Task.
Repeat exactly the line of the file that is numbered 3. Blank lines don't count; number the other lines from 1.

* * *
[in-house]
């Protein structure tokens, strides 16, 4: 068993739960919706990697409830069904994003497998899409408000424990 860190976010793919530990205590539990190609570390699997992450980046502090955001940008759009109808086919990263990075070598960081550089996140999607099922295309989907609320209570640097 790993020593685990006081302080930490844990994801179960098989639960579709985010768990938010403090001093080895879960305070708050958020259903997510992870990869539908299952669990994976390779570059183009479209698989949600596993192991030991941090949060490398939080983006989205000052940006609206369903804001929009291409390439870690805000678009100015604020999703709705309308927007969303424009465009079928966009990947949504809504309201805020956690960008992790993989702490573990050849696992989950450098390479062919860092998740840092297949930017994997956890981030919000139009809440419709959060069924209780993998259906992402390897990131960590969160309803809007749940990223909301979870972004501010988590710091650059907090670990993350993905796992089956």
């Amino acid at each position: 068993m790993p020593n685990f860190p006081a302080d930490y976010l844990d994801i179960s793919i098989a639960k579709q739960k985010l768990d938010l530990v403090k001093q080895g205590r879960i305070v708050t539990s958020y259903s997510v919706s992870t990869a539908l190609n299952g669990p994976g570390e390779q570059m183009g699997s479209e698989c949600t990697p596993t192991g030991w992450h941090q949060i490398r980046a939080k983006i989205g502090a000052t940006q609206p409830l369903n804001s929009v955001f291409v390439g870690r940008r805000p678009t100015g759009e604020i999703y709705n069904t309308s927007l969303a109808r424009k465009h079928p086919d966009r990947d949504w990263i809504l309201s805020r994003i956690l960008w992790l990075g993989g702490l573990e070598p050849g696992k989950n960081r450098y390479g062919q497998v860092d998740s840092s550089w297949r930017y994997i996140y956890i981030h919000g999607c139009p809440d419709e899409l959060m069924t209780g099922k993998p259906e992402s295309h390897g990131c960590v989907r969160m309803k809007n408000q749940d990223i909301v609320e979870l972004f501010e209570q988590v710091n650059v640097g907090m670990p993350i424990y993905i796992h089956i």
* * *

């Amino acid at each position: 068993m790993p020593n685990f860190p006081a302080d930490y976010l844990d994801i179960s793919i098989a639960k579709q739960k985010l768990d938010l530990v403090k001093q080895g205590r879960i305070v708050t539990s958020y259903s997510v919706s992870t990869a539908l190609n299952g669990p994976g570390e390779q570059m183009g699997s479209e698989c949600t990697p596993t192991g030991w992450h941090q949060i490398r980046a939080k983006i989205g502090a000052t940006q609206p409830l369903n804001s929009v955001f291409v390439g870690r940008r805000p678009t100015g759009e604020i999703y709705n069904t309308s927007l969303a109808r424009k465009h079928p086919d966009r990947d949504w990263i809504l309201s805020r994003i956690l960008w992790l990075g993989g702490l573990e070598p050849g696992k989950n960081r450098y390479g062919q497998v860092d998740s840092s550089w297949r930017y994997i996140y956890i981030h919000g999607c139009p809440d419709e899409l959060m069924t209780g099922k993998p259906e992402s295309h390897g990131c960590v989907r969160m309803k809007n408000q749940d990223i909301v609320e979870l972004f501010e209570q988590v710091n650059v640097g907090m670990p993350i424990y993905i796992h089956i």